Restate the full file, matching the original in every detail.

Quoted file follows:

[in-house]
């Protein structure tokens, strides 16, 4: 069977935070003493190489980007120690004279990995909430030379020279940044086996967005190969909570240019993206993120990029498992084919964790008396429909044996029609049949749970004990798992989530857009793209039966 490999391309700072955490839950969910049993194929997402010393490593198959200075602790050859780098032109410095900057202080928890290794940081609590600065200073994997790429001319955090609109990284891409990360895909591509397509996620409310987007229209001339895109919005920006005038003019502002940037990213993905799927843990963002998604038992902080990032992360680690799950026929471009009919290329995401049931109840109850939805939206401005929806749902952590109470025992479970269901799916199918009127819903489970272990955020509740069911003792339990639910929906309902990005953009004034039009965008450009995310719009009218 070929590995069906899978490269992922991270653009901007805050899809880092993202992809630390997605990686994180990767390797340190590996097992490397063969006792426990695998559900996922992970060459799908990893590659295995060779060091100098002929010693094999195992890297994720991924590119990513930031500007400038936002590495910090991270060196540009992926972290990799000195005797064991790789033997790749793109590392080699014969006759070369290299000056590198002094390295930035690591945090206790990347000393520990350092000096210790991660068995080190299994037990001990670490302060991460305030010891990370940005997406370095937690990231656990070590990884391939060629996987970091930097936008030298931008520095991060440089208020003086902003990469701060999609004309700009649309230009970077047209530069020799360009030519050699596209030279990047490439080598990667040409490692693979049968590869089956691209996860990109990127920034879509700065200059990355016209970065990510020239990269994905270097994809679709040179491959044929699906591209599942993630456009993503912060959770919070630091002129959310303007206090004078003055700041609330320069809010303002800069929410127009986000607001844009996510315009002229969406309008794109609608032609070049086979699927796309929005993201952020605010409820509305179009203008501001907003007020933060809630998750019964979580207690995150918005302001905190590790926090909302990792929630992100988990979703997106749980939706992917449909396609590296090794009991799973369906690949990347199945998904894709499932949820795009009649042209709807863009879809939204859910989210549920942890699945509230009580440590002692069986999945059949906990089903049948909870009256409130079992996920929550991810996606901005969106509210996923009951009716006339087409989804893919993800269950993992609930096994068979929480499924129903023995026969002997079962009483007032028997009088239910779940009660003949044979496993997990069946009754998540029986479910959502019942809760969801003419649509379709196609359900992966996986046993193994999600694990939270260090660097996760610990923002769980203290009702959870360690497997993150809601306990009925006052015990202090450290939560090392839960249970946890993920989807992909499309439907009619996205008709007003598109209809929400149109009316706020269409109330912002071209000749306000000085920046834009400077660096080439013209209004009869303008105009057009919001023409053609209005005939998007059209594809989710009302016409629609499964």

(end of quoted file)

[in-house]
């Protein structure tokens, strides 16, 4: 069977935070003493190489980007120690004279990995909430030379020279940044086996967005190969909570240019993206993120990029498992084919964790008396429909044996029609049949749970004990798992989530857009793209039966 490999391309700072955490839950969910049993194929997402010393490593198959200075602790050859780098032109410095900057202080928890290794940081609590600065200073994997790429001319955090609109990284891409990360895909591509397509996620409310987007229209001339895109919005920006005038003019502002940037990213993905799927843990963002998604038992902080990032992360680690799950026929471009009919290329995401049931109840109850939805939206401005929806749902952590109470025992479970269901799916199918009127819903489970272990955020509740069911003792339990639910929906309902990005953009004034039009965008450009995310719009009218 070929590995069906899978490269992922991270653009901007805050899809880092993202992809630390997605990686994180990767390797340190590996097992490397063969006792426990695998559900996922992970060459799908990893590659295995060779060091100098002929010693094999195992890297994720991924590119990513930031500007400038936002590495910090991270060196540009992926972290990799000195005797064991790789033997790749793109590392080699014969006759070369290299000056590198002094390295930035690591945090206790990347000393520990350092000096210790991660068995080190299994037990001990670490302060991460305030010891990370940005997406370095937690990231656990070590990884391939060629996987970091930097936008030298931008520095991060440089208020003086902003990469701060999609004309700009649309230009970077047209530069020799360009030519050699596209030279990047490439080598990667040409490692693979049968590869089956691209996860990109990127920034879509700065200059990355016209970065990510020239990269994905270097994809679709040179491959044929699906591209599942993630456009993503912060959770919070630091002129959310303007206090004078003055700041609330320069809010303002800069929410127009986000607001844009996510315009002229969406309008794109609608032609070049086979699927796309929005993201952020605010409820509305179009203008501001907003007020933060809630998750019964979580207690995150918005302001905190590790926090909302990792929630992100988990979703997106749980939706992917449909396609590296090794009991799973369906690949990347199945998904894709499932949820795009009649042209709807863009879809939204859910989210549920942890699945509230009580440590002692069986999945059949906990089903049948909870009256409130079992996920929550991810996606901005969106509210996923009951009716006339087409989804893919993800269950993992609930096994068979929480499924129903023995026969002997079962009483007032028997009088239910779940009660003949044979496993997990069946009754998540029986479910959502019942809760969801003419649509379709196609359900992966996986046993193994999600694990939270260090660097996760610990923002769980203290009702959870360690497997993150809601306990009925006052015990202090450290939560090392839960249970946890993920989807992909499309439907009619996205008709007003598109209809929400149109009316706020269409109330912002071209000749306000000085920046834009400077660096080439013209209004009869303008105009057009919001023409053609209005005939998007059209594809989710009302016409629609499964």